Tiana around the world

Tiana has written about her studies and travels in Copenhagen, Denmark, the Nazi death camps, The Czech Republic, Arizona, and Australia.

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I ran away and joined the circus

I ran away and joined the circus. Okay, it was only for a weekend, but it still counts. Before traveling to the tiny town of Tambellup I was nervous. And I should have been nervous – I don’t have any circus skills. And country fairs only want entertainers with skills. Juggling? I can’t throw one ball without it coming back to hit me in the head. Unicycling? I endanger myself and others when I ride a regular bike. Balloon animals? No matter what I tried to twist, it turned into a link sausage.

That’s where Maureen came in, or Mo as her children call her. Mo sat down with all of us and showed us the basics on how to make balloon animals. Mine began to look more like dogs and swords than leftover animal parts. My skills still weren’t there so Steve, our group leader tried to help. He patiently watched as I dropped the juggling balls an embarrassing amount of times.

I made a lot of progress, but while in Tambellup I stuck to something I knew I could do – face painting. I transformed more small people into Spiderman and dogs and cats then I can count. Children really are booger factories. They would pick their noses and immediately a new booger would form that needed to be found. I got over it. I painted over it. Working on a moving canvas with the knowledge that your creation will be washed off in a few hours can be disheartening, but when I’d finish and a kid would smile real big or say “wicked” it made it all worth it.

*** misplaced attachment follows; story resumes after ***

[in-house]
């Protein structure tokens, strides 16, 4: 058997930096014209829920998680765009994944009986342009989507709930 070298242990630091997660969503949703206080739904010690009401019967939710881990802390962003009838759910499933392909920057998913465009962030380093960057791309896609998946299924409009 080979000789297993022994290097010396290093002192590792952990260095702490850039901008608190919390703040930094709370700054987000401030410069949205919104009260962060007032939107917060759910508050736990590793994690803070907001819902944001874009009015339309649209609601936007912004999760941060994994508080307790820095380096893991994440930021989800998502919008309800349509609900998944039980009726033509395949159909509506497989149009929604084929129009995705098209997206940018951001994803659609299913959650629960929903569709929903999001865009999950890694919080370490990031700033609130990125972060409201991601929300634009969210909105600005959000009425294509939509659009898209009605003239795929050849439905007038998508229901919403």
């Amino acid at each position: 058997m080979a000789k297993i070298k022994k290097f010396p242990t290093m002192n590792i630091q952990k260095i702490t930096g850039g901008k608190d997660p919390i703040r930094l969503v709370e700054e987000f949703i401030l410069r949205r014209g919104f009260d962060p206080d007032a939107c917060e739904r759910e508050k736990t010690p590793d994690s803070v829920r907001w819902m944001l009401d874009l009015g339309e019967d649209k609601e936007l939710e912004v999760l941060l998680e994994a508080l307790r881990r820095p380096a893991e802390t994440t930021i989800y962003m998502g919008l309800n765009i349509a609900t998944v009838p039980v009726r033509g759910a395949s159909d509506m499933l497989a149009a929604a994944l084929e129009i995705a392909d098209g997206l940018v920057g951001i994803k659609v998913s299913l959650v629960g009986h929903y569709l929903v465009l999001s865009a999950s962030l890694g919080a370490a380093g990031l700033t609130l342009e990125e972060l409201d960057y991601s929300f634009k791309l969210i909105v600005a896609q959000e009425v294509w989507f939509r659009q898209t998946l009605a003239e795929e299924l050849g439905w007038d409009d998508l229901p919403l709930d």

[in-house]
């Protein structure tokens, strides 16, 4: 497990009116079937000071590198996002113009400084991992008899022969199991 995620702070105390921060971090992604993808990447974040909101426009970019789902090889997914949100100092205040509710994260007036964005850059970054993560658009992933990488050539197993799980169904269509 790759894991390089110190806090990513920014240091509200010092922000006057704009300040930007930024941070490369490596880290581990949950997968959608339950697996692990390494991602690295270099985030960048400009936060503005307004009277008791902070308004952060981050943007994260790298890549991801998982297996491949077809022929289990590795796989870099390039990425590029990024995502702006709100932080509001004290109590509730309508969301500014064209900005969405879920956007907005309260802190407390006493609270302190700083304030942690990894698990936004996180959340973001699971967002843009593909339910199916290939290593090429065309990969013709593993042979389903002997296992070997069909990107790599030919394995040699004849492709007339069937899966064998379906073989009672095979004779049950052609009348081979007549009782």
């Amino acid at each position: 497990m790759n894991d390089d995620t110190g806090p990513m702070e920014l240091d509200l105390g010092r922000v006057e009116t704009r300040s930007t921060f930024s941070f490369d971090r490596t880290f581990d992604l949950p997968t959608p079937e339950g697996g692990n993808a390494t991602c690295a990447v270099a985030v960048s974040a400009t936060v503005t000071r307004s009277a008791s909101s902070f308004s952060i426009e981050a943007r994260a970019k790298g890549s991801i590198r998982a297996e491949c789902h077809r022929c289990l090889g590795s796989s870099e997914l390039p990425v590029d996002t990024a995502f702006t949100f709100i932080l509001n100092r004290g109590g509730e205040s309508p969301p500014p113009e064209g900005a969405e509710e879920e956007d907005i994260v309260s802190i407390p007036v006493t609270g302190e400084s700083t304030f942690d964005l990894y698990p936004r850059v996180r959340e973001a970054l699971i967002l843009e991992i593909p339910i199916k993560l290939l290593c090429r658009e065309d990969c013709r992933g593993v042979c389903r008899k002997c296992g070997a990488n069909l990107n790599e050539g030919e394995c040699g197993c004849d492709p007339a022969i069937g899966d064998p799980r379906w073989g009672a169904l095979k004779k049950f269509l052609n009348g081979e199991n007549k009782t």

As is the case with any place the people make the experience. The farm family that we stayed with was incredibly hospitable. The dad took us out into the bush and told us about all the different kinds of plants and flowers. My favorite is the trigger plant, a tiny white flower that when probed smacks down this little do-dad that helps pollinate the flower. In place of a dog eagerly awaiting scraps underneath their breakfast table was a kangaroo. Getting to see a kangaroo out in the open interacting with people on its own free will was amazing.

The people in my group were also fantastic to spend time with. In fact, we all liked each other so much that even after a long day of driving and manual labor, we still wanted to meet up for dinner after the trip ended. Everyone brought something special to the group, and I would not have met any of them had it not been for John Curtin Weekend. I tend to be a bit lazy when it comes to making friends- it’s not entirely my fault, it’s just easier to build relationships with people in your classes, at work, or who live by you. Plus you might get the police called on you if you walked up to someone who didn’t meet any of those stipulations, told them your life story and requested their friendship.

But I wasn’t talking about restraining orders, I was talking about Tambellup. A couple of the guys did fire twirling. Have you ever seen that? And not just on TV, but close enough that you can smell the petrol on the batons? I held my breath the whole time. I can’t even light a candle without losing a clump of hair, so to see the control that these guys had over the fire was incredible. And to watch the children watching them was even better. It would be a real treat for someone in a big city to see fire coming within centimeters a dude’s face, so I can’t imagine the appreciation that a town that doesn’t even have a Mackers felt for the flames.

The town stuffed us with BBQ, and the evening was completed with star gazing. The sky looks completely different behind the sheet of pollution that we city folk look at it through. If you doubt this then you have to drive out to Tambellup just to see the night’s light. Of course Steve even found a way to make this better, as he whipped out his giant lazer. The green beam was so long that I felt that I was touching the stars with it. I hope that everyone has a chance to experience a small piece of what I did in Tambellup.

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